“As we all know, white people are not (or should not be) gatekeepers of Indigeneity, in the same way that enrollment is not the pinnacle of proof of Indigeneity,” Loggans noted.

In the statement, Loggans acknowledged taking the DNA test in 2013. She asserted that the results “illustrate Indigenous ancestry, though that is not what I use as my claim to community because blood quantum is racist.”

The DNA test results, which were obtained by Indianz.Com, indicate a predominant “European” genetic component in the test taker. The “Native” component, which 23AndMe grouped with “Eastern Asian” in the test results, appears to be consistent with a person having one grandparent, out of four grandparents, with Native ancestry.

In Guatemala, the vast majority of the population self-identifies as Maya or descends from the blending of European and Indigenous peoples. Loggans’ mother, who was born in Guatemala, does not outwardly identify as Maya or K’iche’ Maya.

“I am born of a Maya woman from Guatemala and a father of Choctaw descendancy,” Loggans wrote in the statement.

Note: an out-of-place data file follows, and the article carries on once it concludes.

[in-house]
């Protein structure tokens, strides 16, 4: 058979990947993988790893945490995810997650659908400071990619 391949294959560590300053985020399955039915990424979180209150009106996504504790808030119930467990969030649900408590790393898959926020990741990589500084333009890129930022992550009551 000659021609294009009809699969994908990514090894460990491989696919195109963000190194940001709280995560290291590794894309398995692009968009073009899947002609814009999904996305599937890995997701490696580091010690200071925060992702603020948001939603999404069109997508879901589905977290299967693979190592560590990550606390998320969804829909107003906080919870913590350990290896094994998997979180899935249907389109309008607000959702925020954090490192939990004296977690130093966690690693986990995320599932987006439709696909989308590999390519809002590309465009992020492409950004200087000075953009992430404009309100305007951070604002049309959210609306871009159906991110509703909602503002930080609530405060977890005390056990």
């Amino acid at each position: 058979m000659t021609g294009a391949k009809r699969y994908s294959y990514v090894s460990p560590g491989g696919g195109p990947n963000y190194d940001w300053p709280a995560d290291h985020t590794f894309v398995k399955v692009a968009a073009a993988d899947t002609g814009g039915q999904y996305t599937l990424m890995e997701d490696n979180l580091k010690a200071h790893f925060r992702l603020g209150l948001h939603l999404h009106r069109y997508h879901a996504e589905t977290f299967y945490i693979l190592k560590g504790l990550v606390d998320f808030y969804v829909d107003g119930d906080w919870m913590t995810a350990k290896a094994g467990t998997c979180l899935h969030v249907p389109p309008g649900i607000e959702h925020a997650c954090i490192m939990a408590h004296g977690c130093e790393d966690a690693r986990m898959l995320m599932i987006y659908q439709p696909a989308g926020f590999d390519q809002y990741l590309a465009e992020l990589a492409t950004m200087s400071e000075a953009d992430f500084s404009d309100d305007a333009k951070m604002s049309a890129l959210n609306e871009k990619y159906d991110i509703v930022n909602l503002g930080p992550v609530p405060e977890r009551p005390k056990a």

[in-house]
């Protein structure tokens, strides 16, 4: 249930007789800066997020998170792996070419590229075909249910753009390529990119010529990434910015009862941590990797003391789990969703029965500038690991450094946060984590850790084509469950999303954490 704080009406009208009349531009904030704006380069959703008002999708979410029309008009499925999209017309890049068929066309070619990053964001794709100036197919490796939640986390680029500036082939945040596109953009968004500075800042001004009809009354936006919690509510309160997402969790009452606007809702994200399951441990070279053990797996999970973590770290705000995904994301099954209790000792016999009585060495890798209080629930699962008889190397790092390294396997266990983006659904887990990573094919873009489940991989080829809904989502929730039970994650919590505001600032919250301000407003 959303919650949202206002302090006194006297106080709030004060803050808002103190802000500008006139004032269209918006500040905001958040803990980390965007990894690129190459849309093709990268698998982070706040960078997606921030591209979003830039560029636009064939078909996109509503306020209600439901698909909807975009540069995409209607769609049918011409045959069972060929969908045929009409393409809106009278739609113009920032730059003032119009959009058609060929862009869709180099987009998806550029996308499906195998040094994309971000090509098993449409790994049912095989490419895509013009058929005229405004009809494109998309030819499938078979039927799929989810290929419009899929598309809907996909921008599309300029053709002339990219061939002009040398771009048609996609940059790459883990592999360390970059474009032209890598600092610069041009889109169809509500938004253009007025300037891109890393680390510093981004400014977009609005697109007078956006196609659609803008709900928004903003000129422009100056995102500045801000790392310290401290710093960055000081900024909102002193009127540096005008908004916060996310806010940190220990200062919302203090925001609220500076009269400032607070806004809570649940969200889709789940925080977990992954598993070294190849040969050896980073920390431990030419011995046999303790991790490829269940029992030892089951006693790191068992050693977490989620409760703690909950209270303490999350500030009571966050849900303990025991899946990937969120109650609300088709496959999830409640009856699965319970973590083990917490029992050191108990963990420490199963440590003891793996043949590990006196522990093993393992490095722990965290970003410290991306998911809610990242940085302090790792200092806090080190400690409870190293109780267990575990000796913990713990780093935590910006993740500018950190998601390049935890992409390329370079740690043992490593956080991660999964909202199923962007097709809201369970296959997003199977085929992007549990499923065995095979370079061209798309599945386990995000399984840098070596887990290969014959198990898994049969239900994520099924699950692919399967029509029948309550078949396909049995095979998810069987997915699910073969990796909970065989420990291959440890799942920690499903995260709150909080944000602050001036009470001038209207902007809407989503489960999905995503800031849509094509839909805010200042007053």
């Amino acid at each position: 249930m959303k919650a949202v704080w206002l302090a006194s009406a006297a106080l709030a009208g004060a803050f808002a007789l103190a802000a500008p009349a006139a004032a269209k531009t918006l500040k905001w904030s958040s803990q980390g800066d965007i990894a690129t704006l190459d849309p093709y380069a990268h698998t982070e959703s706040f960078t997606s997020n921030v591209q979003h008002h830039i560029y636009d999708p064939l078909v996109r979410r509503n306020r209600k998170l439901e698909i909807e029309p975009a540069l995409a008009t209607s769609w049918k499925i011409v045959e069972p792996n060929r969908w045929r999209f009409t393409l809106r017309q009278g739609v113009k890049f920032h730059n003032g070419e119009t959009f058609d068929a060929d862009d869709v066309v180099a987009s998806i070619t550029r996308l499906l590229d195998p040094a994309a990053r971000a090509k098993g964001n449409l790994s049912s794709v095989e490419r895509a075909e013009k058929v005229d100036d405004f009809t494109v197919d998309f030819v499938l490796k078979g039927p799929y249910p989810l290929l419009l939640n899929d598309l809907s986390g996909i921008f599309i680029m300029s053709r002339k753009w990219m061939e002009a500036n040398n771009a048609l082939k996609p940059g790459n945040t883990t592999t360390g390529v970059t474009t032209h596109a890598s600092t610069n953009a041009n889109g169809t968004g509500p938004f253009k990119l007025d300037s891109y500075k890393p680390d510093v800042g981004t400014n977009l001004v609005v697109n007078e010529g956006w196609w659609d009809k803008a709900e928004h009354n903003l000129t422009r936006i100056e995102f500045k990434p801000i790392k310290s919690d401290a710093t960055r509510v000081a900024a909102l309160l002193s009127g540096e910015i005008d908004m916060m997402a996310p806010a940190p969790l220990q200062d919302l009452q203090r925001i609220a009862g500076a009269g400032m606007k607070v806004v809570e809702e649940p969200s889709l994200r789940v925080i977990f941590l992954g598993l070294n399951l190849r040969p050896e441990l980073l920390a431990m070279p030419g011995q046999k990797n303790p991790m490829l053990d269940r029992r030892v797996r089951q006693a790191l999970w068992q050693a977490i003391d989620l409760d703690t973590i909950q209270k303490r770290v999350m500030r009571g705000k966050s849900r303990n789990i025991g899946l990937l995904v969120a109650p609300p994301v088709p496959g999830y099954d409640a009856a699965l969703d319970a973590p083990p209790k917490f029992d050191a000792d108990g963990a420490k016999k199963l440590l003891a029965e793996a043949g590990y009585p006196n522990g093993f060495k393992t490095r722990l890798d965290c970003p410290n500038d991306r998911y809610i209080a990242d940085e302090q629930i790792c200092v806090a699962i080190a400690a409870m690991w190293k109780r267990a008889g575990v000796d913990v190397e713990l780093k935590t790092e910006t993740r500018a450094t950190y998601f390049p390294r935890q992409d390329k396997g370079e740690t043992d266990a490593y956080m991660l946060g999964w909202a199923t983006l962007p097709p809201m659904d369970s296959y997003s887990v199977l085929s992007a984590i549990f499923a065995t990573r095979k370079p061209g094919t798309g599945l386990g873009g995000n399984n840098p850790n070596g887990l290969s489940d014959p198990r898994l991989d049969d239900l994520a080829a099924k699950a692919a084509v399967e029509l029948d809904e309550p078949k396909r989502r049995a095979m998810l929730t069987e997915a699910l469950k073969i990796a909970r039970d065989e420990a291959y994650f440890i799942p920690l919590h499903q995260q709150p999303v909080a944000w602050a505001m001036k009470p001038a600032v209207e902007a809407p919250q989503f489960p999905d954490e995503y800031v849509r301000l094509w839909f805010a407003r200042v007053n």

Regan Loggans
Regan Loggans, in red mask on the left, is seen near the White House in Washington, D.C, on April 1, 2021. Photo by Indianz.Com (CC BY-NC-SA 4.0)

Dr. Tallbear said these types of DNA results aren’t surprising, given the colonization of Indigenous peoples throughout the Americas. But she warned strongly against tying “Native” genetic results to a specific community or communities.

“A lot of people across Latin America of course have Indigenous ancestry,” Tallbear said in an interview. “But that’s not the way they would define Indigeneity, according to ancestry alone.”

“To equate the results with a tribal identity is a huge jump,” said Tallbear. She pointed out that commercial genetic companies are the ones assigning labels like “Native” to people who take the tests.